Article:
COMPILED BY Yamini Sequeira


Emeritus Managing Director
DSI Samson Group


The long-term solution to the economic crisis facing Sri Lanka is to build the export sector. While this is a universally acknowledged fact, the path to achieving it has been peppered with roadblocks; and unless they’re addressed without further delay, expanding the export sector will remain a pipe dream.

Emeritus Managing Director of the DSI Samson Group Dr. Kulatunga Rajapaksa believes that “the export sector first needs the basics in place – such as an uninterrupted supply of electricity, water and energy; the immediate revision of archaic labour laws and regulations to boost productivity; export rebates and tax concessions; and no political interference in salary increments of private sector employees.”

Presently, all private sector employees are being paid fixed salaries instead of there being a productivity-based wage structure. Rajapaksa calls for an efficient compensation system to terminate nonproductive employees and retain the retirement age at 55 so that the private sector has the discretion to extend it on the basis of efficiency.

Reestablishing political, economic and social stability in order to attract foreign direct investments (FDIs) – and building trust among international investors – is the need of the hour, he emphasises.

Streamlining legal and administrative procedures, establishing a simplified income tax structure and improving the ease of doing business are among the other imperatives.

Rajapaksa notes: “One sure-fire way of expanding the export sector is to encourage SMEs to export by offering low-cost finance with guidance provided by the Export Development Board (EDB).”

“A change in monetary policy is also needed to facilitate online sales by strengthening payment gateways. Export marketing can be strengthened further by establishing advanced laboratories for quality and other certifications,” he posits.

Commenting on the main roadblocks, he notes: “The high cost of finance prohibits badly needed capital investment in line with the latest technology. A negative image of Sri Lanka in the media is worrisome to buyers and [our] foreign missions must do more to promote exports.”

Exporters also face difficulties in branding industrial and agri products in the global market due to the high cost of formalities. “The serious fluctuation of freight rates for both imports and exports due to the non-availability of vessels further impacts the sector,” he adds.

Rajapaksa elaborates: “We also need to extend our perspective to promote value addition in exports and restrict the export of non-value added products.”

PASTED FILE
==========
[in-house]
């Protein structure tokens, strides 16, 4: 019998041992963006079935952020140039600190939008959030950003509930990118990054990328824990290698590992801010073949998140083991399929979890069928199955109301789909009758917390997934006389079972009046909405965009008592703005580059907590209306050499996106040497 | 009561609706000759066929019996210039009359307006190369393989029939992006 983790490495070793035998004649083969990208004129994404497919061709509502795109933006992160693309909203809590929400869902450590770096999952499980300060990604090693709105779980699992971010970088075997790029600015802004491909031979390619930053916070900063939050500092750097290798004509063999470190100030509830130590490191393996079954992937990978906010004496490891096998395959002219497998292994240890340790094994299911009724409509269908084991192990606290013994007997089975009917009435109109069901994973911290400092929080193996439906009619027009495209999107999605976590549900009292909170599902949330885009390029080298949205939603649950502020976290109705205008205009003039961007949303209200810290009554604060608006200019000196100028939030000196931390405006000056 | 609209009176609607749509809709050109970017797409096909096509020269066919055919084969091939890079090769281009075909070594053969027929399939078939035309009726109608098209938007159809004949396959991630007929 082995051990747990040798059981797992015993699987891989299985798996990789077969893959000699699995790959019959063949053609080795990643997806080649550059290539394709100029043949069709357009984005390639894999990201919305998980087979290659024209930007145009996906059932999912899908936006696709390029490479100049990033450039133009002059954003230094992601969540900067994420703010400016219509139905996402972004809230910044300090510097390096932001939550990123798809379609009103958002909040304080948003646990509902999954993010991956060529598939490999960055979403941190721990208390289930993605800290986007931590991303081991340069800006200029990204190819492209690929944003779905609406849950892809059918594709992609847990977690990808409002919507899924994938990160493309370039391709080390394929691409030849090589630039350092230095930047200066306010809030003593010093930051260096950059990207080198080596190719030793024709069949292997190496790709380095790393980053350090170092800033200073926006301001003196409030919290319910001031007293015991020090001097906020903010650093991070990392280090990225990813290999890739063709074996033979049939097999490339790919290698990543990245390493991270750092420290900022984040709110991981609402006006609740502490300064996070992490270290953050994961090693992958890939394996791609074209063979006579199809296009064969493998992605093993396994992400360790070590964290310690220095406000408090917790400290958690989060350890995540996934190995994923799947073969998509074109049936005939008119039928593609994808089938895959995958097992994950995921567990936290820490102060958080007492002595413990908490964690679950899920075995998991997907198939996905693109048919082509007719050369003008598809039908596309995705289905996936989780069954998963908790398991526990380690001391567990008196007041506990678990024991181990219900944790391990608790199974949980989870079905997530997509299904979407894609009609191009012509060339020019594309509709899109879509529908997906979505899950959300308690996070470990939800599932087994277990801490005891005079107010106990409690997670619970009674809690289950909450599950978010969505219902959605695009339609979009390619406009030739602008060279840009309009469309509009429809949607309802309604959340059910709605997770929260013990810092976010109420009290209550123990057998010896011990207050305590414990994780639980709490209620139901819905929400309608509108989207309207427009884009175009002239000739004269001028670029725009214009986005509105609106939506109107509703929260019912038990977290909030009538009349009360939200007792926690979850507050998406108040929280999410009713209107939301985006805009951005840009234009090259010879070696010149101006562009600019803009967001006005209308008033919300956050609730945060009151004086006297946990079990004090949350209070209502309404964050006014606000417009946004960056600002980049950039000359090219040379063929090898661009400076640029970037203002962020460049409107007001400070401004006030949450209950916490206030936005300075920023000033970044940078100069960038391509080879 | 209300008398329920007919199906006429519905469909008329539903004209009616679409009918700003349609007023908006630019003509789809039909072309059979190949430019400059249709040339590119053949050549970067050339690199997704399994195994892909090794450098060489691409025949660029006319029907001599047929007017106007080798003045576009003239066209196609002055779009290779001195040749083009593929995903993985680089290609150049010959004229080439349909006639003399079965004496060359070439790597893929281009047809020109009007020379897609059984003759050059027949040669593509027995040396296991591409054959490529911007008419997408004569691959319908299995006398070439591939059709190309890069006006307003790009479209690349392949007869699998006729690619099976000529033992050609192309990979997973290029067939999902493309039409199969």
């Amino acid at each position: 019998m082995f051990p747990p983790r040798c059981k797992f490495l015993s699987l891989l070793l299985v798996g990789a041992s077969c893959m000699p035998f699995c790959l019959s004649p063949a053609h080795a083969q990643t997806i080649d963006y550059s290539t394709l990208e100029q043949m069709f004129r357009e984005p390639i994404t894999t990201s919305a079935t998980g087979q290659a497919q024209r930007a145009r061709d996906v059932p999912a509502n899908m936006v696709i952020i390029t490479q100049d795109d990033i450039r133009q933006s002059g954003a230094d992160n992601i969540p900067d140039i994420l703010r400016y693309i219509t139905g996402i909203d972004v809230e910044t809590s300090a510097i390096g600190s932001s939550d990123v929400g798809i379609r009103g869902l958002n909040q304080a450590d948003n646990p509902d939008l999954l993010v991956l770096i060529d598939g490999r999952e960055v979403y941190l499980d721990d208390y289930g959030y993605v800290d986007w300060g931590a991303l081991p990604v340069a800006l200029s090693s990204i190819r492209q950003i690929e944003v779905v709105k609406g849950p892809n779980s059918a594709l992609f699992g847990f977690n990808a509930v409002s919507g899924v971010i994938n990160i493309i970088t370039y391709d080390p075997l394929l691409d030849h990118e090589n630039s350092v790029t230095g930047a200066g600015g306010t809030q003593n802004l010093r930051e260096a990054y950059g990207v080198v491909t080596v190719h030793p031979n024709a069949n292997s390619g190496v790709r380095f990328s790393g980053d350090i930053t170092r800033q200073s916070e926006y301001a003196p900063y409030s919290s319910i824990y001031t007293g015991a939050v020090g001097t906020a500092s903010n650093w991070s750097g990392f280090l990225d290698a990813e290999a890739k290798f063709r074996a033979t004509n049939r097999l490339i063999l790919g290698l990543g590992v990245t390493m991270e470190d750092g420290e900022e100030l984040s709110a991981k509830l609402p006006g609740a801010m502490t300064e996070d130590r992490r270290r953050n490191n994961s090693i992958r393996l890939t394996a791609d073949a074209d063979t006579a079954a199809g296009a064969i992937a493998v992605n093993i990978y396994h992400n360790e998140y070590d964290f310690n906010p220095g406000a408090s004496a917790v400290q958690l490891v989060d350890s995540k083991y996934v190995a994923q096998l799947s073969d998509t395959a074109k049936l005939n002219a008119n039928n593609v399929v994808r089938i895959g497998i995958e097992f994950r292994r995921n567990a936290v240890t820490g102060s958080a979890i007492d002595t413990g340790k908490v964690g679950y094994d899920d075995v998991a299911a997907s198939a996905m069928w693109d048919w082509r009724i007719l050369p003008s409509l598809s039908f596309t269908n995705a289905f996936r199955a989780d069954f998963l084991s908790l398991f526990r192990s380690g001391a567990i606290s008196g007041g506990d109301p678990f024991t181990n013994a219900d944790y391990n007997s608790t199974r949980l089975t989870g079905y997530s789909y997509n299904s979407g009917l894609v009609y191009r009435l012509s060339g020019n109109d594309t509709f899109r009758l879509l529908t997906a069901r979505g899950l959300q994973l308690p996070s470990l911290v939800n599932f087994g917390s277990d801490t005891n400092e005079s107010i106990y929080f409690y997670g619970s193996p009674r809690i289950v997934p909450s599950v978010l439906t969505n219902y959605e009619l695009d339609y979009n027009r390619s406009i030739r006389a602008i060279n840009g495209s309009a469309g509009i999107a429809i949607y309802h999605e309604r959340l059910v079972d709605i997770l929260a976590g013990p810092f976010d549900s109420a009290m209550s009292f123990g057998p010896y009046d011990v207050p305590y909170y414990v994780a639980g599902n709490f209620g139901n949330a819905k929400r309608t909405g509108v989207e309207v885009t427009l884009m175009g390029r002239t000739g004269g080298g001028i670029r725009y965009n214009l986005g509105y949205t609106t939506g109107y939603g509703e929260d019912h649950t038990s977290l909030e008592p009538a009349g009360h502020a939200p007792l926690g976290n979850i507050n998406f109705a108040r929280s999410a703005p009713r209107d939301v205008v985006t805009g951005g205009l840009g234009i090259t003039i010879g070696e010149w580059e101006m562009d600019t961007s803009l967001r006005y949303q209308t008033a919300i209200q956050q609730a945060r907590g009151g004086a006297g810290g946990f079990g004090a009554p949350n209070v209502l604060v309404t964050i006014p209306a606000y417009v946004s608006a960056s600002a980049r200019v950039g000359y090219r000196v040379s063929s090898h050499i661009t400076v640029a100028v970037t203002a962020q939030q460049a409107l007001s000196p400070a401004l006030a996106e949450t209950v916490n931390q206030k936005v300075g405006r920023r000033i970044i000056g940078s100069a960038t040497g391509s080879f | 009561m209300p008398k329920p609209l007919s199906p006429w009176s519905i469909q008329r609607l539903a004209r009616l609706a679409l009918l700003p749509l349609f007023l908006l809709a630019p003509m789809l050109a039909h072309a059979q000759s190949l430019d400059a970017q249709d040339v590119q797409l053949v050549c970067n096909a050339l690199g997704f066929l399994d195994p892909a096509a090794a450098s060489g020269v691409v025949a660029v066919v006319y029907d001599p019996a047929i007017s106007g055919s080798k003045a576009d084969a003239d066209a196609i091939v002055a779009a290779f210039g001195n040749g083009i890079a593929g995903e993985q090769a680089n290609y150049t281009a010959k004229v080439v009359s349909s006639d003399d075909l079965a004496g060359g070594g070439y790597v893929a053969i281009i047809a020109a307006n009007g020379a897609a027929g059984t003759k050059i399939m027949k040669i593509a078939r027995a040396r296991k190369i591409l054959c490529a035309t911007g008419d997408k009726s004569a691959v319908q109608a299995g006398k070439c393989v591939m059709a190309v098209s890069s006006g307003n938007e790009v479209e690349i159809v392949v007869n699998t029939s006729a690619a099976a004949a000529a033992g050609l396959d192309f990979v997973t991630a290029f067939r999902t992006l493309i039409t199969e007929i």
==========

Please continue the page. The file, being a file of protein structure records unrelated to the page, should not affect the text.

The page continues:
“For instance, we can encourage value addition of selected minerals such as graphite and ilmenite, by entering into technical and financial collaborations with foreign companies while ensuring that local partners hold the majority shares. Considering the potential of the IT sector, Sri Lanka also needs to produce more graduates in this field,” he explains.

He recommends the promotion of agro-processing companies for exports since value addition in agri-products is comparatively higher than industrial exports such as garments.

A master plan for the rubber industry is also needed to grow exports of natural rubber products by increasing production and productivity in plantations.

He says: “It would be pertinent to learn from success stories of other countries, which have extended structured export rebates based on the extent of value addition, subsidised bank interest rates, offered duty rebates on imported raw materials and given priority to export-oriented industries when rationing fuel.”

In order to ensure that 2023 will be better for the economy, Rajapaksa recommends that “banks should release the foreign exchange required to import raw materials for exports; allow transfers of foreign currency from other export-oriented companies to import raw materials; and extend subsidised interest rates and tax-free status.”

“This will ensure that all proceeds from exports are brought back to the country and more companies will begin exporting to enjoy these benefits. It will also help ease the foreign exchange crisis to a great extent,” he surmises.

One sure-fire way of expanding the export sector is to encourage SMEs to export by offering low-cost finance with guidance provided by the Export Development Board